1.    Your resume is your marketing tool, and just like any other tool, it can function without the word “Tool” inscribed on it.  Your potential employers know that it is a resume.  You don’t have to put the word “Resume” on top.  Would you want your F-150 with “This is a truck” painted on its doors?  I thought so.

2.    In writing a resume, avoid including information that is too personal.  Details such as your date of birth, marital status, religious or political affiliation, race or ethnic group, and number of children are better left out.  Putting your Social Security number is also a bad idea, while your vital statistics–including your height, weight, and health information–are not too vital when applying for that management job.  The bottom line is, whether or not discrimination still exists, those just don’t belong in your resume.  Further, unless you’re applying for a modeling, movie or TV gig, your resume should not include your picture.  In fact, even in those cases, it would be better to put your photos in a separate portfolio.

3.    While it might be interesting to know that you’ve once caught a White Sturgeon while on vacation or that you can play Flight of the Bumblebee in your spare time, don’t let your hobbies occupy the precious real estate that your resume is.  They’re better suited for small talk during the interview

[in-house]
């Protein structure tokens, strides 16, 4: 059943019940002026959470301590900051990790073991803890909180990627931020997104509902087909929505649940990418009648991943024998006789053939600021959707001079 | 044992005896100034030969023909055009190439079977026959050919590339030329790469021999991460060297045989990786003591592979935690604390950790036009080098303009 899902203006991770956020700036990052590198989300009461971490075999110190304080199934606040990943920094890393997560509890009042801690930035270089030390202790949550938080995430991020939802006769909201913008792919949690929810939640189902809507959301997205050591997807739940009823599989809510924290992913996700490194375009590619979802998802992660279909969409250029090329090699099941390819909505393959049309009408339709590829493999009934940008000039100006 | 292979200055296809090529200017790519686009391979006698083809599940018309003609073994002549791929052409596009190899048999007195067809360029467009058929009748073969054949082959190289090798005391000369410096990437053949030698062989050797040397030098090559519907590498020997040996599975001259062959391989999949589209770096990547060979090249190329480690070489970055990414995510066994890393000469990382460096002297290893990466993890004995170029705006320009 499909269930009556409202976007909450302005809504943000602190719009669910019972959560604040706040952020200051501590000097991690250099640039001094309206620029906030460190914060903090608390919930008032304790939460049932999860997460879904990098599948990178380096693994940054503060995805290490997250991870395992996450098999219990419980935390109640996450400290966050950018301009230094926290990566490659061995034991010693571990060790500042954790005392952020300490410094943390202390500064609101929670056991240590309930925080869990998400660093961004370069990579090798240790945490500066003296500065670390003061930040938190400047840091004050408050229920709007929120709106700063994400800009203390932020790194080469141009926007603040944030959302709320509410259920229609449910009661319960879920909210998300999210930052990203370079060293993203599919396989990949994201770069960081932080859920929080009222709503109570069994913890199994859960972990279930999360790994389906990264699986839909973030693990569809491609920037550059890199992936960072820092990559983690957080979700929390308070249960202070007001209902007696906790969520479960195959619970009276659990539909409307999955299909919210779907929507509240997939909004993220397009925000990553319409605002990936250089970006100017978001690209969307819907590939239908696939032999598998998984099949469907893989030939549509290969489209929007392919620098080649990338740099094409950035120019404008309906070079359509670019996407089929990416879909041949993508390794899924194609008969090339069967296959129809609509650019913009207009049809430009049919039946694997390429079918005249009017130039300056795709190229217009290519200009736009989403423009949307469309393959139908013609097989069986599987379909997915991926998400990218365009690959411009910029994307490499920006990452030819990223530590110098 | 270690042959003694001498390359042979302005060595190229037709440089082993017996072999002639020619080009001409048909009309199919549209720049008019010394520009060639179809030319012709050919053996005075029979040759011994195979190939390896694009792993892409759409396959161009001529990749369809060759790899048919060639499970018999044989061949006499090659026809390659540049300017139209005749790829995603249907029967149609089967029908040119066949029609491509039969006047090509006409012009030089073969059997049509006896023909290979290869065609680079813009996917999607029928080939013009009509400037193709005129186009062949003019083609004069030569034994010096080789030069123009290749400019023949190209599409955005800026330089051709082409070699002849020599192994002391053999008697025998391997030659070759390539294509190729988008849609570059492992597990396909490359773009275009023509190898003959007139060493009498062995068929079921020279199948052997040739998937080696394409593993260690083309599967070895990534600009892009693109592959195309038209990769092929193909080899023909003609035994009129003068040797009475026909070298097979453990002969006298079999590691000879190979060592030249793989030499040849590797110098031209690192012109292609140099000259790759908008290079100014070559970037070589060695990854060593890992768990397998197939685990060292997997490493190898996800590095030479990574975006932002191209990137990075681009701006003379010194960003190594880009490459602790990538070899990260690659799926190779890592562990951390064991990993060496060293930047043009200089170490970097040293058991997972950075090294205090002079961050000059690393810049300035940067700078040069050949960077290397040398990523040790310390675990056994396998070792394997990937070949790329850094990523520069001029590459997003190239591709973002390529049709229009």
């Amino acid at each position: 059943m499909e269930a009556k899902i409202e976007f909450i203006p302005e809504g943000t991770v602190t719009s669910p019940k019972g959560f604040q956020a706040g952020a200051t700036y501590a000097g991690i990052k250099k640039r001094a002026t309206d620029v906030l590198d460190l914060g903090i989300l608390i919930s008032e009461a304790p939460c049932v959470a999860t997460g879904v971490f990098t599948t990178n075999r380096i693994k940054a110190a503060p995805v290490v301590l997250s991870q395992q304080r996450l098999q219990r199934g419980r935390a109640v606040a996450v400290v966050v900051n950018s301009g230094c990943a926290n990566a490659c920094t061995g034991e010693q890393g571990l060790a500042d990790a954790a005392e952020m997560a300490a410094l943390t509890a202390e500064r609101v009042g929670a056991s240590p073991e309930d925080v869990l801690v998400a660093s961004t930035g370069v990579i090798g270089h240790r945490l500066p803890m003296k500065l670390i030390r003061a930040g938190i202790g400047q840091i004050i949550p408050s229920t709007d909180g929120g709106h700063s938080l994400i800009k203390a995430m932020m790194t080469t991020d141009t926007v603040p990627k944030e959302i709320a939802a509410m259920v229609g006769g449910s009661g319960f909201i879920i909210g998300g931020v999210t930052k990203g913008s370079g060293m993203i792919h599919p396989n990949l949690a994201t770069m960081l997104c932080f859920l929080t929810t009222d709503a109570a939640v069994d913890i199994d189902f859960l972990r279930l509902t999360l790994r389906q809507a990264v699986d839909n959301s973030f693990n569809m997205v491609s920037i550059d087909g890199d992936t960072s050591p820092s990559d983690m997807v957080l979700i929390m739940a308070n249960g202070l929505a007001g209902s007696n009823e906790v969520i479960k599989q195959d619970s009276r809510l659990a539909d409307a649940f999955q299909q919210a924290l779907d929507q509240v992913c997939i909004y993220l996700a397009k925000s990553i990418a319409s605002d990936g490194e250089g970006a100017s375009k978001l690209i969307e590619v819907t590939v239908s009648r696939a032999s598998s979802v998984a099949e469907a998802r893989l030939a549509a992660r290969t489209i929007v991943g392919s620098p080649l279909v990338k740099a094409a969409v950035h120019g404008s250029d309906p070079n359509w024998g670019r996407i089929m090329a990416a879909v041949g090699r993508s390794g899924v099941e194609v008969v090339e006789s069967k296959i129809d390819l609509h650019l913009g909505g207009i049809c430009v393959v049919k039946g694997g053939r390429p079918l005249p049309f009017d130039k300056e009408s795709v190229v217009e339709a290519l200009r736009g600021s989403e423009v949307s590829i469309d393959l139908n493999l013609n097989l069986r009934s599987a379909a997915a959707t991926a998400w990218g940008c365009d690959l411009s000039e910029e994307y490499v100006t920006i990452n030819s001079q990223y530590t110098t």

4.    Salary information is another thing that is best discussed during or after the job interview.  This includes your previous and preferred salary.  Instead of placing salary information on your resume, you can talk about it in person, where you can use it as a bargaining chip.  By the way, detailing in your resume why you quit your previous jobs is also a no-no.

5.    Lastly, it is no longer required to insert the address and phone numbers of your references in your resume.  However, neither is there a need to put “References available upon request” at the bottom.  It’s taken for granted that you will provide your references if and when the hiring manager asks for them.  You may, however, want to print your references on a separate sheet of paper, so that you can easily hand it out when asked.

In the end, the clincher in determining what to put in resumes can be summed up in one word: relevance.

July 12, 2010

How to Prepare for a Job Interview

Preparedness in job interviews translate to better chances to getting hired.

How ready are you to respond to career interview questions?